Saturday, May 29, 2010

Friends don't let friends sing sober

Been jonesin' for karaoke lately, or so I've been saying. What does this actually mean? That I simply haven't been in a while, or that I recently discovered a great song I'd like to sing? It means nothing.
Wong made it up to my place in time to see both kids put to bed. We hit the streets at around 9:00, and headed straight for the Korean joint on 32nd St., which is apparently called "Chorus Music Studio." I'm still not entirely sure where it is, even though I've been there at least fifteen times.

Wong's a karaoke purist at heart, but always willing to slum it at second-rate K-joints for the sake of the song. This place is totally weird: complementary cheese balls, a communal sink, and a framed Before and After Science out in the hallway. One has the absolutely same experience every time one goes here, whether one knows it or not.

I showed up armed with several aces up my sleeve, including "Here Comes the Rain Again," "Cocaine," and "Money for Nothing," none of which were available to perform. I threw down a tenner for 6 bullshit K-tickets and started the utterly pathetic charade of looking for songs in the binder. Like the addict ransacking his dresser drawers for that miracle stash, this search is invariably fruitless. I settled on "Nights in White Satin" and a Springsteen and bought myself a Diet Coke.

We submitted at around 10:00, and were still twiddling our pickles at 11:30pm. To make matters worse, the same five or six lame-o's were prancing around singing about 85% of the night's material. I asked the KJ/barwench about where we were on the evening's docket, and she chop-talked something about "ten more songs."

What she didn't clarify is that we would always be ten more songs away from singing. The only thing keeping us from going on a murderous rampage through the karaoke complex was the presence of the Daily Show's Rob Riggle (pictured above) and John Oliver on the couch next to us. Rob sang a few numbers and was a generally good sport about things... he didn't seem to mind that I air-tazered him every time he walked by us. He appreciated my cleverness, no doubt.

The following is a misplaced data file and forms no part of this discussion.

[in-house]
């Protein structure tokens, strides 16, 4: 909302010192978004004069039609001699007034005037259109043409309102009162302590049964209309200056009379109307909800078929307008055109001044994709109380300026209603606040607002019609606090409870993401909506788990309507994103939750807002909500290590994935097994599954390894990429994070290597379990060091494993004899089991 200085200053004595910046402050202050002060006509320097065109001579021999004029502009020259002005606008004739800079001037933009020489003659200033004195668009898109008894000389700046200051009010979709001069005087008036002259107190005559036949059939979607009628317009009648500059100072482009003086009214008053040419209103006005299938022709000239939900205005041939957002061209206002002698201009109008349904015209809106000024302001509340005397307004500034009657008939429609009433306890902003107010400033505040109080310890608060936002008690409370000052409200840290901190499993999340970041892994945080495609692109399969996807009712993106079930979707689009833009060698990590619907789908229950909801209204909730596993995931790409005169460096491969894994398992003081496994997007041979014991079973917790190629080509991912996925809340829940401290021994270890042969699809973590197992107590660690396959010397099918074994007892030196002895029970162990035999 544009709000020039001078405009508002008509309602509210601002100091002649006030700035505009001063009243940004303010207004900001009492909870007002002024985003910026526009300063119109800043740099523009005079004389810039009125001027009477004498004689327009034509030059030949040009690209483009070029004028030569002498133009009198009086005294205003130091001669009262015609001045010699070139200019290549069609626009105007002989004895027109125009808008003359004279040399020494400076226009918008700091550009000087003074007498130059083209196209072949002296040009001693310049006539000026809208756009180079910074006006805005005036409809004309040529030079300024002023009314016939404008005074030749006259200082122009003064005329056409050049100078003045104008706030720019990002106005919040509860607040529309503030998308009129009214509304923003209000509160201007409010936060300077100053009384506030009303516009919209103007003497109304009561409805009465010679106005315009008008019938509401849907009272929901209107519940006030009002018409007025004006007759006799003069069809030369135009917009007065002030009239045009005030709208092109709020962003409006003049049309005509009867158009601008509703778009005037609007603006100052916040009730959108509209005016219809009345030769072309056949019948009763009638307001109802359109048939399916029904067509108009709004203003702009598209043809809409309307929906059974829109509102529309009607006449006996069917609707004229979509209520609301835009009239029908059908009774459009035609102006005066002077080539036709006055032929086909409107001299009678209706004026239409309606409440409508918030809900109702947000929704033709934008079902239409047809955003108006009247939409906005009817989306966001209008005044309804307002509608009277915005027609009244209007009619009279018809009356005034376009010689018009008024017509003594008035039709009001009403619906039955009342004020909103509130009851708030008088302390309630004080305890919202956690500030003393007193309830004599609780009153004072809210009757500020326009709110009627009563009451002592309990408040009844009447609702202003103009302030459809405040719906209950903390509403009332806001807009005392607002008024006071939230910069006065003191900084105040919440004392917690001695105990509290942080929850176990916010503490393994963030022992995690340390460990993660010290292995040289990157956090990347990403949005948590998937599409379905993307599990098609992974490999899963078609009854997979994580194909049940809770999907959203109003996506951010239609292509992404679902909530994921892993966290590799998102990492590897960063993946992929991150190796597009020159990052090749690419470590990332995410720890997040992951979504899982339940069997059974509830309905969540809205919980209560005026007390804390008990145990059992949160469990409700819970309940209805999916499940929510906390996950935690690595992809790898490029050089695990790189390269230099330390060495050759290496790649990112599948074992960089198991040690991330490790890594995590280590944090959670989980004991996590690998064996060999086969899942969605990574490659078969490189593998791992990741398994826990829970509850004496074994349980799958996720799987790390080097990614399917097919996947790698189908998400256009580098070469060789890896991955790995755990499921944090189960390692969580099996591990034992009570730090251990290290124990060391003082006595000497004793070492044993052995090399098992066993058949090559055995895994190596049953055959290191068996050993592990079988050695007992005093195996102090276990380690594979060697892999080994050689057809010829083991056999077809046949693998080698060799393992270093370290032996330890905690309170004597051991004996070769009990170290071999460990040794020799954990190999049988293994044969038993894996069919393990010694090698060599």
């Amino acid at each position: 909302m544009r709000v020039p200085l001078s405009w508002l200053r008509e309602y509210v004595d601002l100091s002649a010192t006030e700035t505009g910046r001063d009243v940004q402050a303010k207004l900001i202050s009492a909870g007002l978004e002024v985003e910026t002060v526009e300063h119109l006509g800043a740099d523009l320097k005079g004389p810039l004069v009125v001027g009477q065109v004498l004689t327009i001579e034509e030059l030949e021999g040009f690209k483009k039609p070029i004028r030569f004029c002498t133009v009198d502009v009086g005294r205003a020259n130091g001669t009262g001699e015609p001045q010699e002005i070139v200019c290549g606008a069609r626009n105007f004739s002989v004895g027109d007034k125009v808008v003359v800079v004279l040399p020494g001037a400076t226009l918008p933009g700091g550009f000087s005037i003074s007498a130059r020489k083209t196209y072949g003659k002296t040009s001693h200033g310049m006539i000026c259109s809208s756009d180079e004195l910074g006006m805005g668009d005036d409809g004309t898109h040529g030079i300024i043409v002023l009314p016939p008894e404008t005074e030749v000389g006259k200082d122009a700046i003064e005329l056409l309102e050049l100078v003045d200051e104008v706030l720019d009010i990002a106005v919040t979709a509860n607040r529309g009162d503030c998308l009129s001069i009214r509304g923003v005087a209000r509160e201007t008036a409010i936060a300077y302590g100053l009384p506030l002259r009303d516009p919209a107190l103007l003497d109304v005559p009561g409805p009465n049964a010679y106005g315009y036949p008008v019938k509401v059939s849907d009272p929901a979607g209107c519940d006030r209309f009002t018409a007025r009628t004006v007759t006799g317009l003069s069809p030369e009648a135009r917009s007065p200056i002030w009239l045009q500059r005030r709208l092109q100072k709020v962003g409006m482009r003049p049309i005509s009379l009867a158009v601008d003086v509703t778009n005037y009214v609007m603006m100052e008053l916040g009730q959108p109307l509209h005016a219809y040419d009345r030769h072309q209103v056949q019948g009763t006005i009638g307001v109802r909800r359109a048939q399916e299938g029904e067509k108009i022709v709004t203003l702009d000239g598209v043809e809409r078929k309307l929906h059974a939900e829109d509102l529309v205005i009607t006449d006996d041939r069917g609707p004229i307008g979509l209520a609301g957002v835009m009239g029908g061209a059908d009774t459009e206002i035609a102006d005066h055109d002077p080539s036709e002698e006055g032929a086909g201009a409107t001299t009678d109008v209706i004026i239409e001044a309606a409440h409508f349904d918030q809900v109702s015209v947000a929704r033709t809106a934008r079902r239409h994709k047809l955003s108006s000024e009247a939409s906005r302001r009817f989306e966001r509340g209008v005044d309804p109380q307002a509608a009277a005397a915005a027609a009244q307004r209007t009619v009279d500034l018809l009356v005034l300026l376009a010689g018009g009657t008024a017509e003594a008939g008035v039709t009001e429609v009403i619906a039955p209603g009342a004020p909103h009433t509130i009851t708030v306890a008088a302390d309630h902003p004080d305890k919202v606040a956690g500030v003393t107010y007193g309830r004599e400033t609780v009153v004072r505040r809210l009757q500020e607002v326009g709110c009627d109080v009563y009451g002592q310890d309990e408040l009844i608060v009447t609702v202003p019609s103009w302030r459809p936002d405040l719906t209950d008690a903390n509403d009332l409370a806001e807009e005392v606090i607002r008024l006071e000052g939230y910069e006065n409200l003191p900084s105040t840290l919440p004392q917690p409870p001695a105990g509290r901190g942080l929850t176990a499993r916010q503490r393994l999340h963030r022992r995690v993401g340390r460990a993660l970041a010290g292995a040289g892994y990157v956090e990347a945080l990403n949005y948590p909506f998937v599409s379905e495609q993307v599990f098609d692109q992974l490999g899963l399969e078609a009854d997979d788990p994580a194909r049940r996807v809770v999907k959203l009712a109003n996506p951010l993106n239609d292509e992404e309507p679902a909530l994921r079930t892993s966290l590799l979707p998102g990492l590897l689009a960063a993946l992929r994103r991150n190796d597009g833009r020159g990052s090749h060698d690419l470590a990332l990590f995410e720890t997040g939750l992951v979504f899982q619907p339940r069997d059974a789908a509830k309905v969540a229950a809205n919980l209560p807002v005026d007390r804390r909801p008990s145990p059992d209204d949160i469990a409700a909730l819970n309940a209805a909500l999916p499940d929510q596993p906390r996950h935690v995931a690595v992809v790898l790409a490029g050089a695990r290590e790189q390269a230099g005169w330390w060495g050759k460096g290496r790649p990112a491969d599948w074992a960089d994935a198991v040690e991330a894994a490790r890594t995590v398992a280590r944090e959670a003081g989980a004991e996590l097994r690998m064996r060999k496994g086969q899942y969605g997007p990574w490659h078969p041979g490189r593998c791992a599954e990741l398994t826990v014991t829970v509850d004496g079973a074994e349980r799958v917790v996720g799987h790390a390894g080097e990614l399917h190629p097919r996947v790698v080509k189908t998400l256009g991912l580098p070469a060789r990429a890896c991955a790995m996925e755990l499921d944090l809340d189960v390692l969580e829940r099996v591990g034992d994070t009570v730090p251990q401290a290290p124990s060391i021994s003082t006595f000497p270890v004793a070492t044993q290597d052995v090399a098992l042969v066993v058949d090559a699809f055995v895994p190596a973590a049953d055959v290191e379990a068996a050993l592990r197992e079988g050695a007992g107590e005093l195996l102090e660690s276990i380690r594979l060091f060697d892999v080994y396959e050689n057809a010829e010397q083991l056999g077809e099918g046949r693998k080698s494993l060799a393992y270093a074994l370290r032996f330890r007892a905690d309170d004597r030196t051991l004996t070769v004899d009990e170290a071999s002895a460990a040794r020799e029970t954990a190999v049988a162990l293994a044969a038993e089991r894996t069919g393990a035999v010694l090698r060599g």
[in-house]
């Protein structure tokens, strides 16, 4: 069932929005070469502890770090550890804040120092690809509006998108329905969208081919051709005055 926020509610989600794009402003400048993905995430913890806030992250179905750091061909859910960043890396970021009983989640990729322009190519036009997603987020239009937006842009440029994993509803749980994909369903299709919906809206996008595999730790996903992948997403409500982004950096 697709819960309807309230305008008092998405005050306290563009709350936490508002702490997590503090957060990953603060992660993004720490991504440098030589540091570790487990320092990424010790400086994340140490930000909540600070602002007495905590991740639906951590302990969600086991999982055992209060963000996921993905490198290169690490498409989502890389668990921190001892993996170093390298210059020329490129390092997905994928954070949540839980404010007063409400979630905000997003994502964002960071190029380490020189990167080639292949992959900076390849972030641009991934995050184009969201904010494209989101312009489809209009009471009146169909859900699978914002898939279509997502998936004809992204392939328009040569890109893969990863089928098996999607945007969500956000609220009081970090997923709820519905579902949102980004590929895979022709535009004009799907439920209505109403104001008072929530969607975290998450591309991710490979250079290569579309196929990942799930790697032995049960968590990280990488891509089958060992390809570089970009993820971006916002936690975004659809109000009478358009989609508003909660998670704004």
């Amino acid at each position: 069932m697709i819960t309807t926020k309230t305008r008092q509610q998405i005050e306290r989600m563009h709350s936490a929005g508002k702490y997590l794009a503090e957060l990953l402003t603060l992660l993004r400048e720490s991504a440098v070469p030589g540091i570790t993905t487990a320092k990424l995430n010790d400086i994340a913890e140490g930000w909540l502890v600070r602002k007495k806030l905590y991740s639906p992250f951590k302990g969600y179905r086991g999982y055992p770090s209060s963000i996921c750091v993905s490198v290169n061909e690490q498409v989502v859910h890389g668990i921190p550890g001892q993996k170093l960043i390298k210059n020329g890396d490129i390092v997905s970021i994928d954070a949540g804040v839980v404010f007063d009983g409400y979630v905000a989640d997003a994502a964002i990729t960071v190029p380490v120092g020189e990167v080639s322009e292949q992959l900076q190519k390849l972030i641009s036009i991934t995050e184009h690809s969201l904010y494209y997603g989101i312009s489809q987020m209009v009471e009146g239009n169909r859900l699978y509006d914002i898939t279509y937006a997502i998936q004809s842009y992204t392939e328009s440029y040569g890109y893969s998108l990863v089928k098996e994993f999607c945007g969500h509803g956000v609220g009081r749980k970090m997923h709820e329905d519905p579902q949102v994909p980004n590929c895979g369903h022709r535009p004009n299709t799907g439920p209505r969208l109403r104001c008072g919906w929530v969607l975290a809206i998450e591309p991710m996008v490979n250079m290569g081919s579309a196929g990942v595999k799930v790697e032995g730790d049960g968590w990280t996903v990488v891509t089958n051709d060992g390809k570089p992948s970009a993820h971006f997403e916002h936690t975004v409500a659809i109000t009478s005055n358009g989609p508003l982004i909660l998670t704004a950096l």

After complaining like a couple of losers, we finally got our moment just before midnight. Wong spent most of the evening watching the two microphones like a hawk, performing endless sound-analyses comparisons between each mic. I had every confidence in his ability to not only identify and select the superior sounding microphone in a split second, but also to share his information. There was no way I was going to sing Bruce through a wool sweater.

Wong picked the wrong mic for his opening rendition of "Jump"-- this became apparent when his usually spot-on Rothian yelps came across like smothered gerbils. Wong commandeered the good mic right before the beginning of the second verse-- a point of no return if there ever was one. Wong salvaged the song, but moved our small group from "hey, those jerks over there that keep ruining our songs can actually sing!" to "those jerks aren't even all that good."

I did far worse than Wong, delivering an anemic "Dancing in the Dark" that actually left me gasping for air. I can't fucking believe how out of shape I am.

I broke the only rule of Karaoke that actually matters by not drinking all night. Alcohol is the best (although not only) way to mask the horrors of karaoke: sad and talentless people pretending to be happy and possess talent. And if you've ever been sober when a genuinely happy person that actually can sing gets called to the mic, then you're not reading this because you're being hospitalized for severe depression. Never, I repeat never, go to a karaoke bar without drinking at least five drinks. Never.

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